The generality of the selected features is limited and the computational
complexity is large.
Their computational complexity is low, but the accuracy of the learning
algorithms is not guaranteed.
The hybrid methods are a combination of filter and wrapper methods by
using a filter method to reduce search space that will be considered by the
Feature subset selection can be viewed as the process of identifying and removing
as many irrelevant and redundant features as possible. This is because irrelevant
features do not contribute to the predictive accuracy and redundant features do not
redound to getting a better predictor for that they provide mostly information
which is already present in other feature(s). Of the many feature subset selection
algorithms, some can effectively eliminate irrelevant features but fail to handle
redundant features yet some of others can eliminate the irrelevant while taking care
of the redundant features. Our proposed FAST algorithm falls into the second
group. Traditionally, feature subset selection research has focused on searching for
relevant features. A well-known example is Relief which weighs each feature
according to its ability to discriminate instances under different targets based on
distance-based criteria function. However, Relief is ineffective at removing
redundant features as two predictive but highly correlated features are likely both
to be highly weighted. Relief-F extends Relief, enabling this method to work with
noisy and incomplete data sets and to deal with multiclass problems, but still
cannot identify redundant features.
ADVANTAGES OF PROPOSED SYSTEM:
Good feature subsets contain features highly correlated with (predictive of)
the class, yet uncorrelated with (not predictive of) each other.
The efficiently and effectively deal with both irrelevant and redundant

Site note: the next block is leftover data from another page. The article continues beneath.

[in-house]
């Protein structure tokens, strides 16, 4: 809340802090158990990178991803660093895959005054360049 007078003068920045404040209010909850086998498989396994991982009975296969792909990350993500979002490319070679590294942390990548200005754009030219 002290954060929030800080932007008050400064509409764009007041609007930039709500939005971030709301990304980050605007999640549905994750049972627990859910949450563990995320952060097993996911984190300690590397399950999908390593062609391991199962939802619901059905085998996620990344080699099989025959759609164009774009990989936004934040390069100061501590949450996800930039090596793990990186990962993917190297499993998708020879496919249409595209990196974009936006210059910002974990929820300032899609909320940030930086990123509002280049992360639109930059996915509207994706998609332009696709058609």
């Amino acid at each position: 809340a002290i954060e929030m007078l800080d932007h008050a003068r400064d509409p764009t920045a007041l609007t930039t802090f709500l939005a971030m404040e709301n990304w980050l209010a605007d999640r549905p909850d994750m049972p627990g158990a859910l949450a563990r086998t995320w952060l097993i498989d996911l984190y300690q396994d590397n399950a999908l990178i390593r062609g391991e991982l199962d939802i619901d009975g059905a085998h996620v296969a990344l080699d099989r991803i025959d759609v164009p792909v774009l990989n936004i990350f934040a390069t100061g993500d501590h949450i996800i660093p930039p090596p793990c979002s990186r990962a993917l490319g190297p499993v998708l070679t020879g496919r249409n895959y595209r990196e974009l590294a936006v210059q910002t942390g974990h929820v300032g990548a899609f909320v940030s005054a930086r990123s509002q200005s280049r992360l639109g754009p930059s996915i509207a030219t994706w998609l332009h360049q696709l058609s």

features, and obtain a good feature subset.
Generally all the six algorithms achieve significant reduction of
dimensionality by selecting only a small portion of the original features.
The null hypothesis of the Friedman test is that all the feature selection
algorithms are equivalent in terms of runtime.
Subset Selection Algorithm
1. Distributed clustering
The Distributional clustering has been used to cluster words into groups based
either on their participation in particular grammatical relations with other words by
Pereira et al. or on the distribution of class labels associated with each word by
Baker and McCallum . As distributional clustering of words are agglomerative in
nature, and result in suboptimal word clusters and high computational cost,
proposed a new information-theoretic divisive algorithm for word clustering and
applied it to text classification. proposed to cluster features using a special metric
of distance, and then makes use of the of the resulting cluster hierarchy to choose
the most relevant attributes. Unfortunately, the cluster evaluation measure based on
distance does not identify a feature subset that allows the classifiers to improve
their original performance accuracy. Furthermore, even compared with other
feature selection methods, the obtained accuracy is lower.
2. Subset Selection Algorithm